I’m not ashamed to admit that I’m a music snob. I like obscure bands with esoteric lyrics, so the album “The Crane Wife” by the Decemberists appeals to my elitist taste.
The Decemberists is an indie folk rock band whose songs reference literary and historical events and include an extensive vocabulary.
In Decemberist fashion, “The Crane Wife” consists of tragic narratives about love, death, violence, and criminals. While the lyrics are often somber, the music, which consists of instruments like the guitar, electric organ, accordion, and violin, is oddly upbeat. This keeps the album from becoming too dark.
There are two song cycles on this album. The first consists of “The Crane Wife 1 and 2” and “The Crane Wife 3,” which are based on a Japanese folktale about a man who rescues a crane that turns into a woman. This song’s music and imagery are beautiful.
Some of the literary references on this CD are less obvious, which leaves room for the listener’s interpretation. Another song cycle called “The Island” consists of three songs that may have been inspired by William Shakespeare’s play “The Tempest.” However, the references are not explicit.
“O Valencia” also has a Shakespearean flavor, as it tells the story of two contemporary star-crossed lovers and the feud between their families. While there is no happy ending for the lovers, the upbeat music keeps this song from seeming cliché.
“Yankee Bayonet,” which is a duet between a woman and a Civil War-era soldier, is also a narrative about love. As the song progresses, it is revealed that the soldier is dead. The music has a Southern folk sound that belies the darker nature of the story.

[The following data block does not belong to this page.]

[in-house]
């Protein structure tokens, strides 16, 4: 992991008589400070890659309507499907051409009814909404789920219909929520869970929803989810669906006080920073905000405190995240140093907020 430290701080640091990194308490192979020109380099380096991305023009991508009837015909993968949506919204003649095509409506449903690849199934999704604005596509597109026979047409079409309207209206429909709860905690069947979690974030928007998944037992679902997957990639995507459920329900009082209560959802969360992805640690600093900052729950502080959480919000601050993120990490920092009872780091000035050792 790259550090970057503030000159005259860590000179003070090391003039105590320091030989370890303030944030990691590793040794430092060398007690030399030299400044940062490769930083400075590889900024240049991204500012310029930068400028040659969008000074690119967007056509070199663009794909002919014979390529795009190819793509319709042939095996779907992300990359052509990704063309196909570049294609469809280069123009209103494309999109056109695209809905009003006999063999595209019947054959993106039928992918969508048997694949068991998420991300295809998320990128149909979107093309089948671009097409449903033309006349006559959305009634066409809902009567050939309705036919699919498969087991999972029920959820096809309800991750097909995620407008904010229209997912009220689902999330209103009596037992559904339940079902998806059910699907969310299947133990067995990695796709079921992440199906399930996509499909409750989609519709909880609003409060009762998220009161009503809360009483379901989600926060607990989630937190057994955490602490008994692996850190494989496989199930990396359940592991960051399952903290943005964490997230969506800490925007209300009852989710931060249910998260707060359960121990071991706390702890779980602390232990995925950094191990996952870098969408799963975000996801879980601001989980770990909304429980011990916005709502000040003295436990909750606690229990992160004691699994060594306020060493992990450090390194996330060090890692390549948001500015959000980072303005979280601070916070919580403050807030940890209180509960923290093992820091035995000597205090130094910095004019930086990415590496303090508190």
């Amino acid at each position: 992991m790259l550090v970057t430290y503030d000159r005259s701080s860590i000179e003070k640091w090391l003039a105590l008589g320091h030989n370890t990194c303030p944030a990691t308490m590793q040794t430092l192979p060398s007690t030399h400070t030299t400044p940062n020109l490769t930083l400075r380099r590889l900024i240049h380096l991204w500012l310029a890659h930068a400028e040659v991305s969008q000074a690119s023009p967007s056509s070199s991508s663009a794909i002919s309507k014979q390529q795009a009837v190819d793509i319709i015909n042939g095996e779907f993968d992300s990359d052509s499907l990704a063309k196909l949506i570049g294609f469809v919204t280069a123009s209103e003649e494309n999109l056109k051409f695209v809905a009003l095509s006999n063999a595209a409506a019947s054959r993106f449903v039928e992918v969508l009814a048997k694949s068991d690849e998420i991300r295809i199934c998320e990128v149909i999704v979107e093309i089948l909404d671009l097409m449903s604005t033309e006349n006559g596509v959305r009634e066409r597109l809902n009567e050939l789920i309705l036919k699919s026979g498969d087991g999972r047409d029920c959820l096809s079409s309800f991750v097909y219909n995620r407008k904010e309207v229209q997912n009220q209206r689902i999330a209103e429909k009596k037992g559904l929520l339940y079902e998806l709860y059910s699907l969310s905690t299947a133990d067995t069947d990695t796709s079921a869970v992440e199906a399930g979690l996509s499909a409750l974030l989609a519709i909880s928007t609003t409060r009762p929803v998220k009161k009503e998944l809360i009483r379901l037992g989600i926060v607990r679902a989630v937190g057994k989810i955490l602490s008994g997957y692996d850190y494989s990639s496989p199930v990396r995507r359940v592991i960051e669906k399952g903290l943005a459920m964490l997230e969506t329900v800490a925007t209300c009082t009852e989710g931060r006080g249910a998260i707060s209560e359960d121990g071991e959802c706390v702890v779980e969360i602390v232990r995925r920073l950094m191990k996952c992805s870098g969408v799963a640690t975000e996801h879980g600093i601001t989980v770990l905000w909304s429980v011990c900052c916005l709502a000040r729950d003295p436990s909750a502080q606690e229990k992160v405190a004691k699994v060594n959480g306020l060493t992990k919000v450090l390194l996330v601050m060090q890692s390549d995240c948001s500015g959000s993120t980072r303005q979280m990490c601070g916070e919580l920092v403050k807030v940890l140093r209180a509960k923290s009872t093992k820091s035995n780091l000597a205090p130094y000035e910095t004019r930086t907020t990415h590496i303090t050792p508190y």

“Summersong” revels in the singer’s love for a woman. The music is evocative of the feel of summer, but there is still a darker undercurrent to the song; the lyrics mention the lovers on the beach and dead sailors in the ocean.
“Shankill Butchers” is eerie yet strangely mesmerizing. This grim song warns children to obey their mothers or the Shankill butchers will catch them; this is a historical reference to a group of Irish serial killers. The macabre lyrics are accompanied by creepy music and quiet whistling which makes the song sound like a dark lullaby.
“The Perfect Crime” and “When the War Came” are the only two songs that do not stand out on this album, either musically or lyrically. “The Perfect Crime” is about gangster-style crime, but the chorus is incredibly repetitive. “When the War Came” refers to the siege of Leningrad during World War II, but it sounds mediocre.
“Sons and Daughters” is the only song on this album without a darker undertone. The nautical music and optimistic lyrics express the hope of a group of immigrants who plan to travel to a new land and start new lives.
If you are feeling lazy and want to mindlessly listen to music, save this CD for another day. However, if you are in the mood for up-tempo songs about love, violence, death and criminals, that include a panoply of obscure literary and historical references, you might try “The Crane Wife.”